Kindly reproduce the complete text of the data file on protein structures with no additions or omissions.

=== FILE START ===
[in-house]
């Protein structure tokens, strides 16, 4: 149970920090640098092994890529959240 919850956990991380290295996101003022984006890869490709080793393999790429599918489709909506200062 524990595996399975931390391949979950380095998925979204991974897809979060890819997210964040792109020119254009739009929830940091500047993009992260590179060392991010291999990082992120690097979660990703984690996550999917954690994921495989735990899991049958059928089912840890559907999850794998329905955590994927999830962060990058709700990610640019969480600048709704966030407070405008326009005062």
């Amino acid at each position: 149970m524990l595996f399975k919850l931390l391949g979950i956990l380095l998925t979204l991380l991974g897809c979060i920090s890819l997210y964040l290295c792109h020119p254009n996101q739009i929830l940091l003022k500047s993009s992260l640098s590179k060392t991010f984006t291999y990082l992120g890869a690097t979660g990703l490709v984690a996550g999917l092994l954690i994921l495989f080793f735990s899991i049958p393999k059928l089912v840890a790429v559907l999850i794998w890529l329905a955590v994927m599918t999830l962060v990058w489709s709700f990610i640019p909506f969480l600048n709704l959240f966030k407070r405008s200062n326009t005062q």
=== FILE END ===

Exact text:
[in-house]
């Protein structure tokens, strides 16, 4: 149970920090640098092994890529959240 919850956990991380290295996101003022984006890869490709080793393999790429599918489709909506200062 524990595996399975931390391949979950380095998925979204991974897809979060890819997210964040792109020119254009739009929830940091500047993009992260590179060392991010291999990082992120690097979660990703984690996550999917954690994921495989735990899991049958059928089912840890559907999850794998329905955590994927999830962060990058709700990610640019969480600048709704966030407070405008326009005062």
């Amino acid at each position: 149970m524990l595996f399975k919850l931390l391949g979950i956990l380095l998925t979204l991380l991974g897809c979060i920090s890819l997210y964040l290295c792109h020119p254009n996101q739009i929830l940091l003022k500047s993009s992260l640098s590179k060392t991010f984006t291999y990082l992120g890869a690097t979660g990703l490709v984690a996550g999917l092994l954690i994921l495989f080793f735990s899991i049958p393999k059928l089912v840890a790429v559907l999850i794998w890529l329905a955590v994927m599918t999830l962060v990058w489709s709700f990610i640019p909506f969480l600048n709704l959240f966030k407070r405008s200062n326009t005062q």